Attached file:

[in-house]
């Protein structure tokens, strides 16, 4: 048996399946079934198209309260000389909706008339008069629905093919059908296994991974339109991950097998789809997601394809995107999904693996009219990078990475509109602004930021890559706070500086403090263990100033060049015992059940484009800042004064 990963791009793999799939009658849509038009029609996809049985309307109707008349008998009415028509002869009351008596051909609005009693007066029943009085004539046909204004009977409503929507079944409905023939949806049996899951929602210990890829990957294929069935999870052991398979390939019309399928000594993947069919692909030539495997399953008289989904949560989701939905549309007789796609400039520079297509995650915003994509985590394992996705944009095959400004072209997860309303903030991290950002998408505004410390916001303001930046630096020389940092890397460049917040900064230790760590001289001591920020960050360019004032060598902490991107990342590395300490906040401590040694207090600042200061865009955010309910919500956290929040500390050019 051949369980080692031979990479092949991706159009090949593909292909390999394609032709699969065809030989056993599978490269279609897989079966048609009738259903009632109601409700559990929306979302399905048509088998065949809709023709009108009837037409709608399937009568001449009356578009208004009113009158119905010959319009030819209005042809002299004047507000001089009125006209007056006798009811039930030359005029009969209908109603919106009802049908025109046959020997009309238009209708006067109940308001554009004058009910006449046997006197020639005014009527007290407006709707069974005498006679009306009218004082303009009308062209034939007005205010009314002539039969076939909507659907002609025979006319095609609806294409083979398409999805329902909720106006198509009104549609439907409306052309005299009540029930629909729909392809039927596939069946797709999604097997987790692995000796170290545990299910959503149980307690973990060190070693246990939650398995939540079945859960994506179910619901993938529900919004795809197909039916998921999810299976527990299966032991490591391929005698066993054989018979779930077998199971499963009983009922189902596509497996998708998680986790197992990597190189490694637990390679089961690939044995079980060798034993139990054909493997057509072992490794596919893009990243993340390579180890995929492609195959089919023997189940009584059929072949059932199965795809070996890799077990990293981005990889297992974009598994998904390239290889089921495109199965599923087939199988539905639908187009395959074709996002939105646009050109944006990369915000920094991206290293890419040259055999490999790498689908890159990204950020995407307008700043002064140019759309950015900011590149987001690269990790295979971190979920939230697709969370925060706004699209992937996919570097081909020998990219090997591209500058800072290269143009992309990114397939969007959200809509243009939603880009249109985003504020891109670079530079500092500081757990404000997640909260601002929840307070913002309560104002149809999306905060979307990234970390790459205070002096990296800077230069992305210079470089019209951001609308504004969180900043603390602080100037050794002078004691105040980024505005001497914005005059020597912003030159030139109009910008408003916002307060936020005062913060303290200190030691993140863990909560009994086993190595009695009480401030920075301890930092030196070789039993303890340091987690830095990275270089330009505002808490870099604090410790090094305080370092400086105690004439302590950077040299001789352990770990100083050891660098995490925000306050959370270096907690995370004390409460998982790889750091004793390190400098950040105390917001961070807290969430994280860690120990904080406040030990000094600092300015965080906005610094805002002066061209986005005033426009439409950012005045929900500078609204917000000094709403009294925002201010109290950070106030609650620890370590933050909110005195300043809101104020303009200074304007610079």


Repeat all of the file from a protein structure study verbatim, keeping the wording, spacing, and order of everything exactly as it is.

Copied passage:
[in-house]
């Protein structure tokens, strides 16, 4: 048996399946079934198209309260000389909706008339008069629905093919059908296994991974339109991950097998789809997601394809995107999904693996009219990078990475509109602004930021890559706070500086403090263990100033060049015992059940484009800042004064 990963791009793999799939009658849509038009029609996809049985309307109707008349008998009415028509002869009351008596051909609005009693007066029943009085004539046909204004009977409503929507079944409905023939949806049996899951929602210990890829990957294929069935999870052991398979390939019309399928000594993947069919692909030539495997399953008289989904949560989701939905549309007789796609400039520079297509995650915003994509985590394992996705944009095959400004072209997860309303903030991290950002998408505004410390916001303001930046630096020389940092890397460049917040900064230790760590001289001591920020960050360019004032060598902490991107990342590395300490906040401590040694207090600042200061865009955010309910919500956290929040500390050019 051949369980080692031979990479092949991706159009090949593909292909390999394609032709699969065809030989056993599978490269279609897989079966048609009738259903009632109601409700559990929306979302399905048509088998065949809709023709009108009837037409709608399937009568001449009356578009208004009113009158119905010959319009030819209005042809002299004047507000001089009125006209007056006798009811039930030359005029009969209908109603919106009802049908025109046959020997009309238009209708006067109940308001554009004058009910006449046997006197020639005014009527007290407006709707069974005498006679009306009218004082303009009308062209034939007005205010009314002539039969076939909507659907002609025979006319095609609806294409083979398409999805329902909720106006198509009104549609439907409306052309005299009540029930629909729909392809039927596939069946797709999604097997987790692995000796170290545990299910959503149980307690973990060190070693246990939650398995939540079945859960994506179910619901993938529900919004795809197909039916998921999810299976527990299966032991490591391929005698066993054989018979779930077998199971499963009983009922189902596509497996998708998680986790197992990597190189490694637990390679089961690939044995079980060798034993139990054909493997057509072992490794596919893009990243993340390579180890995929492609195959089919023997189940009584059929072949059932199965795809070996890799077990990293981005990889297992974009598994998904390239290889089921495109199965599923087939199988539905639908187009395959074709996002939105646009050109944006990369915000920094991206290293890419040259055999490999790498689908890159990204950020995407307008700043002064140019759309950015900011590149987001690269990790295979971190979920939230697709969370925060706004699209992937996919570097081909020998990219090997591209500058800072290269143009992309990114397939969007959200809509243009939603880009249109985003504020891109670079530079500092500081757990404000997640909260601002929840307070913002309560104002149809999306905060979307990234970390790459205070002096990296800077230069992305210079470089019209951001609308504004969180900043603390602080100037050794002078004691105040980024505005001497914005005059020597912003030159030139109009910008408003916002307060936020005062913060303290200190030691993140863990909560009994086993190595009695009480401030920075301890930092030196070789039993303890340091987690830095990275270089330009505002808490870099604090410790090094305080370092400086105690004439302590950077040299001789352990770990100083050891660098995490925000306050959370270096907690995370004390409460998982790889750091004793390190400098950040105390917001961070807290969430994280860690120990904080406040030990000094600092300015965080906005610094805002002066061209986005005033426009439409950012005045929900500078609204917000000094709403009294925002201010109290950070106030609650620890370590933050909110005195300043809101104020303009200074304007610079």